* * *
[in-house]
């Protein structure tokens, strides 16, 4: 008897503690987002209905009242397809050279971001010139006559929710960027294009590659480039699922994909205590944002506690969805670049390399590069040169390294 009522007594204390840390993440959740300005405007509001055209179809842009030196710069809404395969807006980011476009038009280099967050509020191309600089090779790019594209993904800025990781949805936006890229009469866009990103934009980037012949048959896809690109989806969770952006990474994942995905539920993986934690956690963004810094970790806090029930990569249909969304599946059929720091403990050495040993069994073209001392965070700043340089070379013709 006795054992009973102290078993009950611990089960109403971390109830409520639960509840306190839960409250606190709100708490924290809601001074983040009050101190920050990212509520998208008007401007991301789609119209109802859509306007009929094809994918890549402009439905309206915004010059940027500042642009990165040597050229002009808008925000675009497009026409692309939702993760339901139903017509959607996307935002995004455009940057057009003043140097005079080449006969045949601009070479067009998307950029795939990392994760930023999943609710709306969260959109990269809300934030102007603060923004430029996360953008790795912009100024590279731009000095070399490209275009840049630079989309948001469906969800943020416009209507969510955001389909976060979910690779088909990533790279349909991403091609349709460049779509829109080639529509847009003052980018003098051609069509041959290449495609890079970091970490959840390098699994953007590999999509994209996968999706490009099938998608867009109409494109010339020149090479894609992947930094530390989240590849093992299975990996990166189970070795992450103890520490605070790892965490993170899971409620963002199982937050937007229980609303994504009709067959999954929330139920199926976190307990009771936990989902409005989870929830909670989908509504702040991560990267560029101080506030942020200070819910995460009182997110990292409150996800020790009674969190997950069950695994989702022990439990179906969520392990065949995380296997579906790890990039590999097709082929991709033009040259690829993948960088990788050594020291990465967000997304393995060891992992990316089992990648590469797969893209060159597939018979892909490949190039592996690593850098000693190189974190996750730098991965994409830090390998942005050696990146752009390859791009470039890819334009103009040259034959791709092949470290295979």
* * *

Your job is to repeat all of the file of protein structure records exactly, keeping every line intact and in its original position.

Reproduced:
[in-house]
């Protein structure tokens, strides 16, 4: 008897503690987002209905009242397809050279971001010139006559929710960027294009590659480039699922994909205590944002506690969805670049390399590069040169390294 009522007594204390840390993440959740300005405007509001055209179809842009030196710069809404395969807006980011476009038009280099967050509020191309600089090779790019594209993904800025990781949805936006890229009469866009990103934009980037012949048959896809690109989806969770952006990474994942995905539920993986934690956690963004810094970790806090029930990569249909969304599946059929720091403990050495040993069994073209001392965070700043340089070379013709 006795054992009973102290078993009950611990089960109403971390109830409520639960509840306190839960409250606190709100708490924290809601001074983040009050101190920050990212509520998208008007401007991301789609119209109802859509306007009929094809994918890549402009439905309206915004010059940027500042642009990165040597050229002009808008925000675009497009026409692309939702993760339901139903017509959607996307935002995004455009940057057009003043140097005079080449006969045949601009070479067009998307950029795939990392994760930023999943609710709306969260959109990269809300934030102007603060923004430029996360953008790795912009100024590279731009000095070399490209275009840049630079989309948001469906969800943020416009209507969510955001389909976060979910690779088909990533790279349909991403091609349709460049779509829109080639529509847009003052980018003098051609069509041959290449495609890079970091970490959840390098699994953007590999999509994209996968999706490009099938998608867009109409494109010339020149090479894609992947930094530390989240590849093992299975990996990166189970070795992450103890520490605070790892965490993170899971409620963002199982937050937007229980609303994504009709067959999954929330139920199926976190307990009771936990989902409005989870929830909670989908509504702040991560990267560029101080506030942020200070819910995460009182997110990292409150996800020790009674969190997950069950695994989702022990439990179906969520392990065949995380296997579906790890990039590999097709082929991709033009040259690829993948960088990788050594020291990465967000997304393995060891992992990316089992990648590469797969893209060159597939018979892909490949190039592996690593850098000693190189974190996750730098991965994409830090390998942005050696990146752009390859791009470039890819334009103009040259034959791709092949470290295979």